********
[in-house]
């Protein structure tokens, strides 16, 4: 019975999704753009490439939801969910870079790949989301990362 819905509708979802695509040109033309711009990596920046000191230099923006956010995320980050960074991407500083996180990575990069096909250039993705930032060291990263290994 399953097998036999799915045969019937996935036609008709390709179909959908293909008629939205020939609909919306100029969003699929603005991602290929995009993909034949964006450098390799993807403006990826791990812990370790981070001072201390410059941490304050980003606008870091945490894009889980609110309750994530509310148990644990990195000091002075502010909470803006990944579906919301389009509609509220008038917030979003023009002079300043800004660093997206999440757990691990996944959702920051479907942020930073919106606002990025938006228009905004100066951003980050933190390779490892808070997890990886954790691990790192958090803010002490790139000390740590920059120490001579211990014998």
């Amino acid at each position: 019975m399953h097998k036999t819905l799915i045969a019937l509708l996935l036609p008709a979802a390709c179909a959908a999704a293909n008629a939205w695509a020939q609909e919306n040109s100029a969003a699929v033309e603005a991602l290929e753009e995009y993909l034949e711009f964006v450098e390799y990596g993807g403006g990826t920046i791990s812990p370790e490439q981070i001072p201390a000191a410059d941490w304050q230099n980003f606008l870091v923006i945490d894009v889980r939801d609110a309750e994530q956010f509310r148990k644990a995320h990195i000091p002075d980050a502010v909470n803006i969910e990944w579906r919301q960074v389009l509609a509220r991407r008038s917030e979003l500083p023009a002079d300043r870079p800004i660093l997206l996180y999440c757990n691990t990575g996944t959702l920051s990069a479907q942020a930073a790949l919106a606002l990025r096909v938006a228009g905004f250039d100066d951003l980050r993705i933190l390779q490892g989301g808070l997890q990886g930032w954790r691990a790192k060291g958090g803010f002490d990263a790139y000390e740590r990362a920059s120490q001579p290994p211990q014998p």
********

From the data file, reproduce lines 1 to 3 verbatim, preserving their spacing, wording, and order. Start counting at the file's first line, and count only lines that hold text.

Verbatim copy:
[in-house]
């Protein structure tokens, strides 16, 4: 019975999704753009490439939801969910870079790949989301990362 819905509708979802695509040109033309711009990596920046000191230099923006956010995320980050960074991407500083996180990575990069096909250039993705930032060291990263290994 399953097998036999799915045969019937996935036609008709390709179909959908293909008629939205020939609909919306100029969003699929603005991602290929995009993909034949964006450098390799993807403006990826791990812990370790981070001072201390410059941490304050980003606008870091945490894009889980609110309750994530509310148990644990990195000091002075502010909470803006990944579906919301389009509609509220008038917030979003023009002079300043800004660093997206999440757990691990996944959702920051479907942020930073919106606002990025938006228009905004100066951003980050933190390779490892808070997890990886954790691990790192958090803010002490790139000390740590920059120490001579211990014998």
């Amino acid at each position: 019975m399953h097998k036999t819905l799915i045969a019937l509708l996935l036609p008709a979802a390709c179909a959908a999704a293909n008629a939205w695509a020939q609909e919306n040109s100029a969003a699929v033309e603005a991602l290929e753009e995009y993909l034949e711009f964006v450098e390799y990596g993807g403006g990826t920046i791990s812990p370790e490439q981070i001072p201390a000191a410059d941490w304050q230099n980003f606008l870091v923006i945490d894009v889980r939801d609110a309750e994530q956010f509310r148990k644990a995320h990195i000091p002075d980050a502010v909470n803006i969910e990944w579906r919301q960074v389009l509609a509220r991407r008038s917030e979003l500083p023009a002079d300043r870079p800004i660093l997206l996180y999440c757990n691990t990575g996944t959702l920051s990069a479907q942020a930073a790949l919106a606002l990025r096909v938006a228009g905004f250039d100066d951003l980050r993705i933190l390779q490892g989301g808070l997890q990886g930032w954790r691990a790192k060291g958090g803010f002490d990263a790139y000390e740590r990362a920059s120490q001579p290994p211990q014998p």